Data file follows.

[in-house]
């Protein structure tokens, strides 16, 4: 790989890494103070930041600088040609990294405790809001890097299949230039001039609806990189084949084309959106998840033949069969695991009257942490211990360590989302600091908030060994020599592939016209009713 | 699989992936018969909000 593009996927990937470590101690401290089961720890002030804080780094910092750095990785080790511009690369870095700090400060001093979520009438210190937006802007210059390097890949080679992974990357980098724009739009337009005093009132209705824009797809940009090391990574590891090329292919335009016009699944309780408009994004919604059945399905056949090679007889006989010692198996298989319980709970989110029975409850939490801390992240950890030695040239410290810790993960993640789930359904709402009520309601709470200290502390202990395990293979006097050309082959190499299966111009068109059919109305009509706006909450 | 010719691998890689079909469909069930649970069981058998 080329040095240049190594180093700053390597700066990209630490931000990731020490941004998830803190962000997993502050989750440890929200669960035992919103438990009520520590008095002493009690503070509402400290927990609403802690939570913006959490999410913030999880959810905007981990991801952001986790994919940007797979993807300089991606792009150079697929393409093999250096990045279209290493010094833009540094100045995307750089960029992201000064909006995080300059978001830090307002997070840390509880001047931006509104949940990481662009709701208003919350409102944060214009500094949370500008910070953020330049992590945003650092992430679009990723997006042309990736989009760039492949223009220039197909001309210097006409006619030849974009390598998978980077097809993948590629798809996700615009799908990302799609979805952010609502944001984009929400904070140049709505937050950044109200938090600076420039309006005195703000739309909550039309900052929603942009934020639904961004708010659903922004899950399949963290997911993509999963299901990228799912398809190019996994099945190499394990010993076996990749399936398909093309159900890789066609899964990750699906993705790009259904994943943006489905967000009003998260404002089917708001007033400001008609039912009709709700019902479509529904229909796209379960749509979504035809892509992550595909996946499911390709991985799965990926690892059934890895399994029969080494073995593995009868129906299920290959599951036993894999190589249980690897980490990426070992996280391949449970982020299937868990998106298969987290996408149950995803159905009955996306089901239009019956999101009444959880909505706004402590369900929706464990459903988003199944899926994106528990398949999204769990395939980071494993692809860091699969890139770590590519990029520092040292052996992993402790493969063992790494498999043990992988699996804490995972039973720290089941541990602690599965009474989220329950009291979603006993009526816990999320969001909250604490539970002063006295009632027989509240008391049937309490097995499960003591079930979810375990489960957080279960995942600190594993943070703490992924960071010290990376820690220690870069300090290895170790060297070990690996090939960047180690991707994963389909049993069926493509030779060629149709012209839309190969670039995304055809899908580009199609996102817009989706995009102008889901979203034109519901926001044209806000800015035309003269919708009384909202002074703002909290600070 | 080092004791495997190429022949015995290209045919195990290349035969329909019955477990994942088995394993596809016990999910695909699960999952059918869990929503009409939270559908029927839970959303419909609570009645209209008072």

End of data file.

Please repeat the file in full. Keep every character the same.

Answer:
[in-house]
């Protein structure tokens, strides 16, 4: 790989890494103070930041600088040609990294405790809001890097299949230039001039609806990189084949084309959106998840033949069969695991009257942490211990360590989302600091908030060994020599592939016209009713 | 699989992936018969909000 593009996927990937470590101690401290089961720890002030804080780094910092750095990785080790511009690369870095700090400060001093979520009438210190937006802007210059390097890949080679992974990357980098724009739009337009005093009132209705824009797809940009090391990574590891090329292919335009016009699944309780408009994004919604059945399905056949090679007889006989010692198996298989319980709970989110029975409850939490801390992240950890030695040239410290810790993960993640789930359904709402009520309601709470200290502390202990395990293979006097050309082959190499299966111009068109059919109305009509706006909450 | 010719691998890689079909469909069930649970069981058998 080329040095240049190594180093700053390597700066990209630490931000990731020490941004998830803190962000997993502050989750440890929200669960035992919103438990009520520590008095002493009690503070509402400290927990609403802690939570913006959490999410913030999880959810905007981990991801952001986790994919940007797979993807300089991606792009150079697929393409093999250096990045279209290493010094833009540094100045995307750089960029992201000064909006995080300059978001830090307002997070840390509880001047931006509104949940990481662009709701208003919350409102944060214009500094949370500008910070953020330049992590945003650092992430679009990723997006042309990736989009760039492949223009220039197909001309210097006409006619030849974009390598998978980077097809993948590629798809996700615009799908990302799609979805952010609502944001984009929400904070140049709505937050950044109200938090600076420039309006005195703000739309909550039309900052929603942009934020639904961004708010659903922004899950399949963290997911993509999963299901990228799912398809190019996994099945190499394990010993076996990749399936398909093309159900890789066609899964990750699906993705790009259904994943943006489905967000009003998260404002089917708001007033400001008609039912009709709700019902479509529904229909796209379960749509979504035809892509992550595909996946499911390709991985799965990926690892059934890895399994029969080494073995593995009868129906299920290959599951036993894999190589249980690897980490990426070992996280391949449970982020299937868990998106298969987290996408149950995803159905009955996306089901239009019956999101009444959880909505706004402590369900929706464990459903988003199944899926994106528990398949999204769990395939980071494993692809860091699969890139770590590519990029520092040292052996992993402790493969063992790494498999043990992988699996804490995972039973720290089941541990602690599965009474989220329950009291979603006993009526816990999320969001909250604490539970002063006295009632027989509240008391049937309490097995499960003591079930979810375990489960957080279960995942600190594993943070703490992924960071010290990376820690220690870069300090290895170790060297070990690996090939960047180690991707994963389909049993069926493509030779060629149709012209839309190969670039995304055809899908580009199609996102817009989706995009102008889901979203034109519901926001044209806000800015035309003269919708009384909202002074703002909290600070 | 080092004791495997190429022949015995290209045919195990290349035969329909019955477990994942088995394993596809016990999910695909699960999952059918869990929503009409939270559908029927839970959303419909609570009645209209008072």